The Joplin Globe, Joplin, MO

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March 13, 2014

Students design shelter for use after disasters

PITTSBURG, Kan. — When Austin Leake was a child, he built things out of Legos and designed his own treehouse. Cody Frieden traveled abroad for mission trips and helped repair flood-ravaged homes in the U.S.

Now, the two Pittsburg State University senior construction engineering students have teamed up to design and build something that has global applications during or after a disaster: a rapidly deployable transitional disaster shelter.

The project is serving a dual purpose. It counts as their senior project in the School of Construction, and next month they will compete nationally in the 2014 World Vision/John Brown University Disaster Shelter Design Competition.

“The competition’s focus this year is to design something that could be used by refugees such as the Syrians who are fleeing from their country,” said Leake, an Independence, Kan., native.

An estimated 6.8 million people have been forced from their homes in war-torn Syria, according to the United Nations Refugee Agency. About 2 million refugees — three-quarters of them being women and children — have sought safety and shelter in neighboring countries.

Architects and design experts worldwide have begun addressing the situation with their own solutions. A few months ago, for example, Ikea, the Scandinavian flat pack furniture maker, unveiled an easily deployable solar-powered shelter designed in collaboration with the United Nations High Commission for Refugees.

Leake noted that deployable shelters could be used in other ways, too — including post-earthquake in Haiti and post-tornado in Joplin, Mo.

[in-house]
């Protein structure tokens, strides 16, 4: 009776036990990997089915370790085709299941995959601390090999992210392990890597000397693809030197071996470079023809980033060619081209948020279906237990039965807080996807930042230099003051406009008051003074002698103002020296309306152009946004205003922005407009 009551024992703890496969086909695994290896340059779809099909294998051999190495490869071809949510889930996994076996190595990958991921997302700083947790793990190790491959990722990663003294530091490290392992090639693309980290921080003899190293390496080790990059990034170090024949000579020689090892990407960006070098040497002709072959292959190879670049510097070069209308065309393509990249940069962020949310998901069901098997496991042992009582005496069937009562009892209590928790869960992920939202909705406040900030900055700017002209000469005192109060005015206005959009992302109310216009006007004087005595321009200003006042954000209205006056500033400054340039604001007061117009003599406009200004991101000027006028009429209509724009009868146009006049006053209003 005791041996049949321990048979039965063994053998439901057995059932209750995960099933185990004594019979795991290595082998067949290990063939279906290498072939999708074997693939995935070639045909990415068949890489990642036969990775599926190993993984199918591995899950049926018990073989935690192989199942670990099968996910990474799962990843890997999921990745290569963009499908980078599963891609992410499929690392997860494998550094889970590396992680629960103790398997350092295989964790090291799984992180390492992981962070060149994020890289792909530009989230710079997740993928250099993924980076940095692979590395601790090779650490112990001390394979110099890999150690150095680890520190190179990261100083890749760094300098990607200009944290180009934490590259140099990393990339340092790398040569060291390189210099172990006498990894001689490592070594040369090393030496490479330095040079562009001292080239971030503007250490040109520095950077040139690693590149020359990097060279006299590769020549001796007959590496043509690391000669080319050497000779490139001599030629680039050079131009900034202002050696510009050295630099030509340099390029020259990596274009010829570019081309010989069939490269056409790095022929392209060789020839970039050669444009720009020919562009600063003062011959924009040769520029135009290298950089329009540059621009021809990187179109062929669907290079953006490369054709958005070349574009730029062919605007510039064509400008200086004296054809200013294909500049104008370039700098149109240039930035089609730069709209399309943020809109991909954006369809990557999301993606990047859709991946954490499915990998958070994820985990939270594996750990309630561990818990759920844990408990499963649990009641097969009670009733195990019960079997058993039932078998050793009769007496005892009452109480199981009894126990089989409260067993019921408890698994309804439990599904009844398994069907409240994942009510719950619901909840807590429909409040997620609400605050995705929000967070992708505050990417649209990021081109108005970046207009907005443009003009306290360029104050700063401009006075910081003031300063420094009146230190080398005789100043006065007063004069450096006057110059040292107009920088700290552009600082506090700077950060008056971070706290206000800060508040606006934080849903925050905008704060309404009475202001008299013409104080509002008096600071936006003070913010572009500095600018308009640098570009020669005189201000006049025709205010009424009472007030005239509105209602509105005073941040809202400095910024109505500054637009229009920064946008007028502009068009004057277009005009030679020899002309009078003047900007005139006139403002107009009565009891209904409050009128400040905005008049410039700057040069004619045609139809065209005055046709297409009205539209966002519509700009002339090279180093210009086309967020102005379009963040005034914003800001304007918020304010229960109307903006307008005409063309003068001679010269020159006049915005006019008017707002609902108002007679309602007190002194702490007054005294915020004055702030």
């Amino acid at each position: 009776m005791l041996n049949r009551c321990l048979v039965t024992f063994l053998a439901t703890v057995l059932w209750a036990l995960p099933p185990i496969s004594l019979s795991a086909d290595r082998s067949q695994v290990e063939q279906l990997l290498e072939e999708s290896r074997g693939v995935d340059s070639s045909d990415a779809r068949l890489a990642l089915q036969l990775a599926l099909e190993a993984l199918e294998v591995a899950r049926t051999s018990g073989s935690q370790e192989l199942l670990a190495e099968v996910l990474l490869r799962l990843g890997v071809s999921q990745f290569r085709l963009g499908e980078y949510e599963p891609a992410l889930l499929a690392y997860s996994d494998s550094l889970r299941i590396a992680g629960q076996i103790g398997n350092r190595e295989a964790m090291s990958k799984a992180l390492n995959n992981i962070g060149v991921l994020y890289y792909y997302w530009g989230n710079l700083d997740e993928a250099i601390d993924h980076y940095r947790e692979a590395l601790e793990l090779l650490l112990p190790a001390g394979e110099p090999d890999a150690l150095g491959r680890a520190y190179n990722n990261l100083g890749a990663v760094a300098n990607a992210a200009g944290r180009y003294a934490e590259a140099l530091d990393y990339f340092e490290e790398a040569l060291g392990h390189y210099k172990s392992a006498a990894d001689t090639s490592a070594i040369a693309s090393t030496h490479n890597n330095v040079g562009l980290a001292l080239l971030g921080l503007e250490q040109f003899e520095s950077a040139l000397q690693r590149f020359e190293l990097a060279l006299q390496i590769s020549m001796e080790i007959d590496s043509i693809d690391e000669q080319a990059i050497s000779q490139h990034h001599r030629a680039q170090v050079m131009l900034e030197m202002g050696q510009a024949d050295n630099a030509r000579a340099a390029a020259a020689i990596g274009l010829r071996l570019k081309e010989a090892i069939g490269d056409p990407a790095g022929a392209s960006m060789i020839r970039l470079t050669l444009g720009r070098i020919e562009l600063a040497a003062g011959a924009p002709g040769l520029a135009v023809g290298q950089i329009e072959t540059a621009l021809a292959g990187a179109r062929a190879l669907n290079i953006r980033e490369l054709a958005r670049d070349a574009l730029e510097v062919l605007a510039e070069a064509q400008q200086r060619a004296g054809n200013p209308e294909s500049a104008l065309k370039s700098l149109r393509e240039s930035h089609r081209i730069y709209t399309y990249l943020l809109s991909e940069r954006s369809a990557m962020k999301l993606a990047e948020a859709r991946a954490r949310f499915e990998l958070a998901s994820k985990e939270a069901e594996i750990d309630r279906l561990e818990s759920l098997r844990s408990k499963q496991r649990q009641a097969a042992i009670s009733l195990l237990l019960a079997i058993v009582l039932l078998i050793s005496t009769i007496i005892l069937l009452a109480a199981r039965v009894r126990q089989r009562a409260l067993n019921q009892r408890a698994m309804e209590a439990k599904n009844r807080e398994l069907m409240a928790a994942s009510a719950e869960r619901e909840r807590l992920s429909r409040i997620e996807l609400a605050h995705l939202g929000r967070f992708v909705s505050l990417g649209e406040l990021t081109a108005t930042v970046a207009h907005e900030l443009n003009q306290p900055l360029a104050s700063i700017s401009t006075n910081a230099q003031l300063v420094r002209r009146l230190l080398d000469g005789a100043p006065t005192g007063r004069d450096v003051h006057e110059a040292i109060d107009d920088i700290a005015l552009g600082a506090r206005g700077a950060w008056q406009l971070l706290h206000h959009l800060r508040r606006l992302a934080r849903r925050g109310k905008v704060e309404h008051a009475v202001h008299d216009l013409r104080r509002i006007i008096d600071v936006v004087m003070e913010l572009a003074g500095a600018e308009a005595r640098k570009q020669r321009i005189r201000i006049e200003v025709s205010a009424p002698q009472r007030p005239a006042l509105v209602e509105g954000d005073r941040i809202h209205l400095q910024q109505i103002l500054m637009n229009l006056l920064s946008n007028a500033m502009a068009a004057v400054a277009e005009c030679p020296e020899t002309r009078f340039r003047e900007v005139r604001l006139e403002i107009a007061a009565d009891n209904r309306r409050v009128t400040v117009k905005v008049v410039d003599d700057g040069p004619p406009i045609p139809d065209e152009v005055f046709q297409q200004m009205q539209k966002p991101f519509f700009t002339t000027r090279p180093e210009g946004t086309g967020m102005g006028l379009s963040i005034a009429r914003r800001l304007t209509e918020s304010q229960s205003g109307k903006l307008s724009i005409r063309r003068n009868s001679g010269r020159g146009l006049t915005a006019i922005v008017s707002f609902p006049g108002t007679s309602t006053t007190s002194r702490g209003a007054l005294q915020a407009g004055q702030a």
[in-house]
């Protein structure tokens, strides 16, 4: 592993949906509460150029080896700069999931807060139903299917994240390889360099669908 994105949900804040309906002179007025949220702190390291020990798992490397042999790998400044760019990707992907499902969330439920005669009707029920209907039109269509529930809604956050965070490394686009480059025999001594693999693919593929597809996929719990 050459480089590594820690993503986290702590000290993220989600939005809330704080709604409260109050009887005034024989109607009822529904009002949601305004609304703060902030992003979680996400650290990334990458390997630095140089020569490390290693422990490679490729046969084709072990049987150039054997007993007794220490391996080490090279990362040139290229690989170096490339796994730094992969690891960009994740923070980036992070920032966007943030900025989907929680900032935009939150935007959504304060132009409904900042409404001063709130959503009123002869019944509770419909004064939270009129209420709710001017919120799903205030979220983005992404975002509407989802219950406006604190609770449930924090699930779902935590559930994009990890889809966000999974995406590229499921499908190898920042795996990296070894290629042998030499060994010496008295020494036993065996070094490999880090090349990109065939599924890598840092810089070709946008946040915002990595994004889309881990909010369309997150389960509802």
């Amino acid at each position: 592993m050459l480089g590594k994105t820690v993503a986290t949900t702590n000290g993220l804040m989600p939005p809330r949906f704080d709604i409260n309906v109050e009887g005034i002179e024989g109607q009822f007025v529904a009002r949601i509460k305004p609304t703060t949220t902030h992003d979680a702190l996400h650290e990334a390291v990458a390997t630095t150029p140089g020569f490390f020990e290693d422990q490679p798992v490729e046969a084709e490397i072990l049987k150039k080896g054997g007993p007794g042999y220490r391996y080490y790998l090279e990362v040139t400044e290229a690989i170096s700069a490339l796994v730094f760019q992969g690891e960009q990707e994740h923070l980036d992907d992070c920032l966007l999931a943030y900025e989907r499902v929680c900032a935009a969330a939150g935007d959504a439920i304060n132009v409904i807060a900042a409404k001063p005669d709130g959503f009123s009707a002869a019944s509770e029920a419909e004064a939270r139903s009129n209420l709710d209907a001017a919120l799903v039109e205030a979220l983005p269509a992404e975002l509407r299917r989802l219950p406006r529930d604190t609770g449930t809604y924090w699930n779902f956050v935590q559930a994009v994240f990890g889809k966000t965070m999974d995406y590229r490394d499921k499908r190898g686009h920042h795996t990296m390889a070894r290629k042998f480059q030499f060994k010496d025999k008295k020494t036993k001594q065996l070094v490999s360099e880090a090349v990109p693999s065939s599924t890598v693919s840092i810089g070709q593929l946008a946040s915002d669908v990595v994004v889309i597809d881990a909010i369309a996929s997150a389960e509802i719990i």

“It has to be the kind of thing that a group could ship in, people could set up quickly and easily, and it would provide immediate shelter,” he said. “Then in a year, if it isn’t needed any longer, it could be taken down and reused someplace else.”

The competition’s parameters are many:

• The shelter must accommodate a family of four.

• It must have a head clearance of at least two meters for 70 percent of the floor space.

• It must cost no more than $1,500 to produce.

• It must weigh less than 440 pounds.

• It must be able to withstand an earthquake.

• It must be able to withstand rain and sustained winds of 50 mph.

• A person with no construction experience must be able to assemble it and disassemble it in no more than an hour using no power tools.

Since January, Leake and Frieden, a Lamar, Mo., native, have brainstormed, conducted research, searched online for parts and costs, completed modeling using a computer aided drafting program, and begun fabrication.

On Thursday, the two were joined by volunteer Cody Wilkins, a senior in construction engineering from Webb City, Mo., in attaching metal strapping to 8- by 6-foot panels to be used in their shelter.

They created the panels out of Low-E reflective house wrap with a high insulation value and then edged them with lightweight steel channeling. Completed, they weigh just 17 pounds. But Leake, who stands 6 feet 2 inches and weighs 215 pounds, demonstrated that they can support his full weight.

The students will connect the panels with spring-loaded hinges to form a hexagonal shelter with a pitched roof.

“We designed it so no tools are necessary at all,” Frieden said as he demonstrated one of the hinges snapping into place. “We were thinking of using something like door hinges, but they have pins that can easily get lost, and you have to use a hammer to get the pins in them. We searched online and found these.”

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